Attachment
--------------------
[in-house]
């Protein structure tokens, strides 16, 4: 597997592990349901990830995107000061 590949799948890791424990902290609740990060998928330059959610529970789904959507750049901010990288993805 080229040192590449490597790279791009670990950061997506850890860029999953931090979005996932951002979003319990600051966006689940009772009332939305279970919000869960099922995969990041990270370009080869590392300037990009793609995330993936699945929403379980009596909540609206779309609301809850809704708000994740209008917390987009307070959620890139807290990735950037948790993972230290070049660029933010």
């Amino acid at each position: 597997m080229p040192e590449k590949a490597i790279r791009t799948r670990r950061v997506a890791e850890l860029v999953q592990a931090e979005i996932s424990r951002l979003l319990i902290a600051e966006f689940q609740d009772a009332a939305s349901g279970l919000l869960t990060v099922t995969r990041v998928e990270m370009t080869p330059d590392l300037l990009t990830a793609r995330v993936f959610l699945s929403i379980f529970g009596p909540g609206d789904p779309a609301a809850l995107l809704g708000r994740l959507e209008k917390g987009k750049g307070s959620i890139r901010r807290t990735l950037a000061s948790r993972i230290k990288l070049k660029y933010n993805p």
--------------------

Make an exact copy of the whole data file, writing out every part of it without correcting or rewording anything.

[in-house]
């Protein structure tokens, strides 16, 4: 597997592990349901990830995107000061 590949799948890791424990902290609740990060998928330059959610529970789904959507750049901010990288993805 080229040192590449490597790279791009670990950061997506850890860029999953931090979005996932951002979003319990600051966006689940009772009332939305279970919000869960099922995969990041990270370009080869590392300037990009793609995330993936699945929403379980009596909540609206779309609301809850809704708000994740209008917390987009307070959620890139807290990735950037948790993972230290070049660029933010």
């Amino acid at each position: 597997m080229p040192e590449k590949a490597i790279r791009t799948r670990r950061v997506a890791e850890l860029v999953q592990a931090e979005i996932s424990r951002l979003l319990i902290a600051e966006f689940q609740d009772a009332a939305s349901g279970l919000l869960t990060v099922t995969r990041v998928e990270m370009t080869p330059d590392l300037l990009t990830a793609r995330v993936f959610l699945s929403i379980f529970g009596p909540g609206d789904p779309a609301a809850l995107l809704g708000r994740l959507e209008k917390g987009k750049g307070s959620i890139r901010r807290t990735l950037a000061s948790r993972i230290k990288l070049k660029y933010n993805p």